Third, all of the development programs for the Far East and Baikal region are based on individual projects or geographic areas. The most recent government program designates 16 industrial facilities as priorities. The previous program focused on 12 separate development programs based on the number of geographic areas located within the region. But it is impossible to develop an entire region by focusing on this or that separate element. For a region to improve, the general investment climate must improve, and projects must be carried out that unite all of a region's physical and human resources.

The main task the federal government faces now is not to develop the Far East but to let the Far East develop. There is no need to create a separate area of advanced development within the Far East. What is needed are laws that permit certain things there that are restricted elsewhere in Russia. For example, foreign companies should be permitted to develop any local raw materials deposits because that would stimulate local economies. Also, investors should be permitted to own any independent piece of infrastructure they build. A good example is Alaska, which has 3,500 airports, most of which are 100 percent privately owned. The authorities should remove the current restrictions in the Far East so that residents can build homes or apartments on any parcel of land, included forest reserves.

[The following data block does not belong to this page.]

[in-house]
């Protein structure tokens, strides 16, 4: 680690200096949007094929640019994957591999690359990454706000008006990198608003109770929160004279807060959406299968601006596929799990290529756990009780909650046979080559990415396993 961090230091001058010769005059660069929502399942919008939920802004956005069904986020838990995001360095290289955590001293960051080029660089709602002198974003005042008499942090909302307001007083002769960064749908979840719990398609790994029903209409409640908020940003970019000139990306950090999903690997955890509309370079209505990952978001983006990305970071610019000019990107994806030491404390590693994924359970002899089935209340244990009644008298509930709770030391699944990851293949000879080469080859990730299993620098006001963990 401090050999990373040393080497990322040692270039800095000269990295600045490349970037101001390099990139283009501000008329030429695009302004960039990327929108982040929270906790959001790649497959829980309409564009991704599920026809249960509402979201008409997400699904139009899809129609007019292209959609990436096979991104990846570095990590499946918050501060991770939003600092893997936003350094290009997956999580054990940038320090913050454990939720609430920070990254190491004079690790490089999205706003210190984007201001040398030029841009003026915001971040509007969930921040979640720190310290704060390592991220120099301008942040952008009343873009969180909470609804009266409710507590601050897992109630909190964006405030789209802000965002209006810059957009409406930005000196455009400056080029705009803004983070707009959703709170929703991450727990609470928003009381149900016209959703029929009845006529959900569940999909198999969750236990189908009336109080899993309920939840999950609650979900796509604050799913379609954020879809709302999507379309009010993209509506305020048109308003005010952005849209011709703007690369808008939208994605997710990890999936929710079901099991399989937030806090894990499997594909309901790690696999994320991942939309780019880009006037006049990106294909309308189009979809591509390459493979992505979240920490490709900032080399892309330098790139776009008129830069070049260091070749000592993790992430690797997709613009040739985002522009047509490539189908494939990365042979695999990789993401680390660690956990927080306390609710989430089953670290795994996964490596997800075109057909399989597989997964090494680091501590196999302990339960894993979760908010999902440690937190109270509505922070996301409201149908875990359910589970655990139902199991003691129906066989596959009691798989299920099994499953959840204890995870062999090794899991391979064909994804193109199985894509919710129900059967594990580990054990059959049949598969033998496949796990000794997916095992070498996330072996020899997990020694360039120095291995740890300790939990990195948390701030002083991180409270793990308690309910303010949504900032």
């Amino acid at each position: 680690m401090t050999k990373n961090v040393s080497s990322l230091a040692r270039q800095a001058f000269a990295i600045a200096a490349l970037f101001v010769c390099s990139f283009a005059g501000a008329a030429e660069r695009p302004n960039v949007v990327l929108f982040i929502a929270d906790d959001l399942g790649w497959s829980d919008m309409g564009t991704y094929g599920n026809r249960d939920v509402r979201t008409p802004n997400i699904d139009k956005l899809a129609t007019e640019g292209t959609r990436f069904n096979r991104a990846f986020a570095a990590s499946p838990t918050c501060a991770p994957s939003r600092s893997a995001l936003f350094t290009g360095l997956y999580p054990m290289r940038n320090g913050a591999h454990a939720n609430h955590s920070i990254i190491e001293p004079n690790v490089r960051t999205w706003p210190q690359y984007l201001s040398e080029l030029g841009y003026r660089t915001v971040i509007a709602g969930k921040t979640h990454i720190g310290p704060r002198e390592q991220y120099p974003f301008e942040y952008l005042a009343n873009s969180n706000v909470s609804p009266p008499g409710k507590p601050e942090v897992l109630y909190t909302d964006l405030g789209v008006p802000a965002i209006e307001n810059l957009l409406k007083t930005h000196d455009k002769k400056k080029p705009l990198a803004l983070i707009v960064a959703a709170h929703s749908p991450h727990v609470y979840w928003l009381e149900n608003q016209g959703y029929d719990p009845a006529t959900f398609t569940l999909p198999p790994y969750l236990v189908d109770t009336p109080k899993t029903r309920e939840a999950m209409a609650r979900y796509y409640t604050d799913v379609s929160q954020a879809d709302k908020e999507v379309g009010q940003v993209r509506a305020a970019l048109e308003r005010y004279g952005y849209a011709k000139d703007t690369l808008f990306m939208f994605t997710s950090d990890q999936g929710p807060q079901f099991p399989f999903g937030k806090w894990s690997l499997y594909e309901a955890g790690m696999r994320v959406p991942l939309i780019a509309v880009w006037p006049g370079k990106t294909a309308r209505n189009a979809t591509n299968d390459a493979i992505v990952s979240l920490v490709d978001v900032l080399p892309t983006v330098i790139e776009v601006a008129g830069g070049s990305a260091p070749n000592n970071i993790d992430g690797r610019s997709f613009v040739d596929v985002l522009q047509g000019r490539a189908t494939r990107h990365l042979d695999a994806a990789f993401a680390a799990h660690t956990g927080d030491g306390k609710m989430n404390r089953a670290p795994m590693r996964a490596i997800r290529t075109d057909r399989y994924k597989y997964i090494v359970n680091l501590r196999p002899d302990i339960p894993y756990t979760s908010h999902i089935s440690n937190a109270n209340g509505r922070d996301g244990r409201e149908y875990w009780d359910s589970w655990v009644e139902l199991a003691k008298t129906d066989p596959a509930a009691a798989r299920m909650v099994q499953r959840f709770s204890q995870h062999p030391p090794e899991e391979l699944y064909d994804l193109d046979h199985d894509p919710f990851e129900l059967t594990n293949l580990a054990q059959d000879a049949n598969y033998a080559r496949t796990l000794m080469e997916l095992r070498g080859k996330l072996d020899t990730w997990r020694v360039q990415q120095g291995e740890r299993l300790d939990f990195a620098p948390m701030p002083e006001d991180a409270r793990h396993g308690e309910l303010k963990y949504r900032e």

In every other country with remote and harsh regions, the authorities created attractive, preferential conditions for investors, and the results are obvious: Income levels in Alaska are the third-highest among all 50 U.S. states and 11 times higher than in Russia's Far East. In 1989, Anchorage and Magadan had the same number of residents. Now, Magadan has three times fewer residents than Anchorage, and this is all because Russian authorities do not allow the Far East to develop.

The federal government should be the main funder of federal and regional projects, but it should operate in cooperation with the authorities in several regions and private business. The emphasis should be placed on developing local economies by attracting investors, including foreign investors, and by freeing up private initiative as much as possible. That is how both Russian Siberia and the American West got their start.